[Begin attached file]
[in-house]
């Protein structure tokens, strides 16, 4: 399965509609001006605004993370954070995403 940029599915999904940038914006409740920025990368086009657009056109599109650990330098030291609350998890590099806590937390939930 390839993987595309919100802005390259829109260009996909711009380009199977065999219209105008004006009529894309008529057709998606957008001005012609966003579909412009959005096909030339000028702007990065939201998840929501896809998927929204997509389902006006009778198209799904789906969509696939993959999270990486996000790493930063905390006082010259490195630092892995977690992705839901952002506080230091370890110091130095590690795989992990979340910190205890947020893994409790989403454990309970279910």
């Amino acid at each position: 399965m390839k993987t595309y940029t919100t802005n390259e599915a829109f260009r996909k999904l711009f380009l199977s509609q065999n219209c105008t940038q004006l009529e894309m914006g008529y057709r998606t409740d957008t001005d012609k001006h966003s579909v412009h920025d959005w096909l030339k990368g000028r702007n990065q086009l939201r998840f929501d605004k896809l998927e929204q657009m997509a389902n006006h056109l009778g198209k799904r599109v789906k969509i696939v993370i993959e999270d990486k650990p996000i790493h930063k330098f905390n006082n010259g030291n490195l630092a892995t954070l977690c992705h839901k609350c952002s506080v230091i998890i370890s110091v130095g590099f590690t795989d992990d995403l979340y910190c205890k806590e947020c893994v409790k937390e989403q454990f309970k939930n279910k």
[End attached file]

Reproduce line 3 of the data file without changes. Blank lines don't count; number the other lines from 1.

């Amino acid at each position: 399965m390839k993987t595309y940029t919100t802005n390259e599915a829109f260009r996909k999904l711009f380009l199977s509609q065999n219209c105008t940038q004006l009529e894309m914006g008529y057709r998606t409740d957008t001005d012609k001006h966003s579909v412009h920025d959005w096909l030339k990368g000028r702007n990065q086009l939201r998840f929501d605004k896809l998927e929204q657009m997509a389902n006006h056109l009778g198209k799904r599109v789906k969509i696939v993370i993959e999270d990486k650990p996000i790493h930063k330098f905390n006082n010259g030291n490195l630092a892995t954070l977690c992705h839901k609350c952002s506080v230091i998890i370890s110091v130095g590099f590690t795989d992990d995403l979340y910190c205890k806590e947020c893994v409790k937390e989403q454990f309970k939930n279910k």